Reversed Polarity: Why I’m Negative about the Positives of Negatives

Earlier today I was listening to a morning news program discuss negative political ads. The discussion centered on the apparent contradiction between their purported success and the fact that when asked, nearly everyone detests them.

I think this “paradox” stems from several factors:

1) The effectiveness of negative ads is overrated.
Perhaps not always, but often. Maybe those who tell us they are working have the most to gain from their use.

2) Though we DO dislike them, we are still influenced by them to varying degrees.
I have to admit this is true for me. There are reasons for me to disapprove of both candidates in this election. The negative ads from both campaigns give me additional reasons to do so. Though I hate the ads and their use, my thinking is still influenced by them.

3) Their influence contributes to our distaste for them.
Is this influence part of the reason we don’t like them? I think it is. At any rate, this dual response would explain the apparent disparity between negads being unpopular yet effective.

4) Negativity is in the eye of the beholder.
There is a thin line between a spirited defense and an offensive offense. It’s hard to point out why you should be elected without also pointing out why your opponent should not. Determining when this line is crossed can be difficult.

What do you think? Are they as effective as we are led to believe? And if so, why does something we all seem to dislike, continue to work?

I’m ready for them to be gone. Unfortunately, until they cease to be effective (or at least perceived so), they will continue to be present.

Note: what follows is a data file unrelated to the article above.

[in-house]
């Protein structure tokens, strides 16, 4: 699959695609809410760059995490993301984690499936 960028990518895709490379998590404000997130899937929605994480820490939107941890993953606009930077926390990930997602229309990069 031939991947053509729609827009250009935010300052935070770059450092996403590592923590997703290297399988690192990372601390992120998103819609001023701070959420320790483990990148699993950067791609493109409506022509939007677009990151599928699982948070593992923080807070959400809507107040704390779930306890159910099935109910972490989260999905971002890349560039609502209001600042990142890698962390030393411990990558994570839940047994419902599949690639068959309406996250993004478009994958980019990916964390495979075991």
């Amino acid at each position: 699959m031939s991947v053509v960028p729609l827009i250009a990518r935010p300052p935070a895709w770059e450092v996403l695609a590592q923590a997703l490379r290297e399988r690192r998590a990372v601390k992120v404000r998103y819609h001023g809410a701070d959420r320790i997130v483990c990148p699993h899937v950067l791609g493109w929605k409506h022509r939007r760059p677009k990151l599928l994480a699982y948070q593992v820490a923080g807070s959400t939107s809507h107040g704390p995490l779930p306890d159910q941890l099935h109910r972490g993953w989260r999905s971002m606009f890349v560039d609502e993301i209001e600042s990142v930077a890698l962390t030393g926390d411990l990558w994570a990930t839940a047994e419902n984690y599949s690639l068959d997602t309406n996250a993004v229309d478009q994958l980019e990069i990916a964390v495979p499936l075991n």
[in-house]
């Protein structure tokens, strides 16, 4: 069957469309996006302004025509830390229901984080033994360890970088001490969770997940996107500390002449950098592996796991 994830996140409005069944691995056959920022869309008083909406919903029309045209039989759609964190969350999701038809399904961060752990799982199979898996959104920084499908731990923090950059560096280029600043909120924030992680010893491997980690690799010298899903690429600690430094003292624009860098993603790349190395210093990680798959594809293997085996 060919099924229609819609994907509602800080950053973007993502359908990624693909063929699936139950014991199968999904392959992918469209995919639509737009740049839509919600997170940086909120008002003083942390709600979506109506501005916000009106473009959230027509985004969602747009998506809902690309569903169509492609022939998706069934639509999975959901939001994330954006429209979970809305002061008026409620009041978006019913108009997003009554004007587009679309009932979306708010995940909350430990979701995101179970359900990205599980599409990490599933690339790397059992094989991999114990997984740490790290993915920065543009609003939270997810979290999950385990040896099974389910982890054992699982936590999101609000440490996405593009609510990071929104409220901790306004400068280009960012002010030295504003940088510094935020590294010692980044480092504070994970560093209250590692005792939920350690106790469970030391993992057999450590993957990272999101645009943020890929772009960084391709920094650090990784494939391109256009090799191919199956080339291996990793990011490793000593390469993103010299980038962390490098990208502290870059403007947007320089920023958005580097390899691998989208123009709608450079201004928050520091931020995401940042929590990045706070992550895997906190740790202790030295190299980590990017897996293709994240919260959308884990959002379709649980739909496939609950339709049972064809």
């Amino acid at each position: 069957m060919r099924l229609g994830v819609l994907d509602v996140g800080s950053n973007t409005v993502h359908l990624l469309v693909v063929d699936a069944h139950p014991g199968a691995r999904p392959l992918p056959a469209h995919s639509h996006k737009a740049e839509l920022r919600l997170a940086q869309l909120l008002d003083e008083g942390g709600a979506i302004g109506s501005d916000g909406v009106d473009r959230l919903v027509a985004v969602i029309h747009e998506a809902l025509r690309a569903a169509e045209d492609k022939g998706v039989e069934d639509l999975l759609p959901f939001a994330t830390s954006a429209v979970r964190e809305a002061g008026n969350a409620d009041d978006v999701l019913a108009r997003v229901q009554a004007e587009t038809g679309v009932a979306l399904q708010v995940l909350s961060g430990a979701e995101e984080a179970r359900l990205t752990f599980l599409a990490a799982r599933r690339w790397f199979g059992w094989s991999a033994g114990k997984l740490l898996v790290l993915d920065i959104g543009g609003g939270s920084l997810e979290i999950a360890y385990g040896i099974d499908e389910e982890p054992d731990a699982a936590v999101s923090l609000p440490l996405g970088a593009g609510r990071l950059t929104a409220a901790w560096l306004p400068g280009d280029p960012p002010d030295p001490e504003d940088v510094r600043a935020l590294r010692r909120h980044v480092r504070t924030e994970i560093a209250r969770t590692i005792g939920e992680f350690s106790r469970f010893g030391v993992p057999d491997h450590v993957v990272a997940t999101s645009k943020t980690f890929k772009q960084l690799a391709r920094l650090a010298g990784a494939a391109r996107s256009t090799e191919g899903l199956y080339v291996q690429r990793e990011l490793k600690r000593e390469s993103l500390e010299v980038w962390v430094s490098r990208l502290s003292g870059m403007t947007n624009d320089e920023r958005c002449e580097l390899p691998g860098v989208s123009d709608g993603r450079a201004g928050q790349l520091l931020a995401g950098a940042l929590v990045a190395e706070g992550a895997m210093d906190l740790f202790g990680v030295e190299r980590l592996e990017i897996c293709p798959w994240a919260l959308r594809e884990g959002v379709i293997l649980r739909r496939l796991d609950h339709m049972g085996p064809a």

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6 thoughts on “Reversed Polarity: Why I’m Negative about the Positives of Negatives

  1. I can only speak for myself by saying that I am turned off by them. I think that they are targeted at ignorant voters and project messages of fear using innuendo and insinuation. Sadly both sides are using them.

  2. I am complete agreement. I think the line between the “spirited defense and the offensive offense” has definitely been crossed when you spend MORE time talking about why I shouldn’t vote for the other candidate than why I should vote for you. Negativity obviously works, that is how most of the untrue rumors have gotten started. What makes it worse is the media coverage of the ads and all of the fringe groups that are not affiliated with the campaigns. If you are truly taking the high road, it is usually not necessary to continuosly point that out to people, is it?

  3. It might be more accurate to say I am affected (rather than influenced) by them. They don’t influence my vote, but they do affect my attitude about the whole race.

  4. Cameron,
    It seems somewhat foolish to advertise for your opponent. Why not show their own qualities, abilities, and leadership; and never mention the others?
    I guess that wouldn’t be politics though.
    T.A.

  5. Can’t say a negative ad has ever influenced me, but if done well they can be effective. I agree with Dave there needs to be a balance between positive and negative. Also make sure your negative ad is factual – blatant dishonesty turns me off. I would love for McCain to take the high road and not do them at all, because since Obama has gotten mostly a pass by the media I can see why he is going negative.

    Obama didn’t have to use many negative ads – why when the media is smearing Palin, Joe the Plummer, etc for you?

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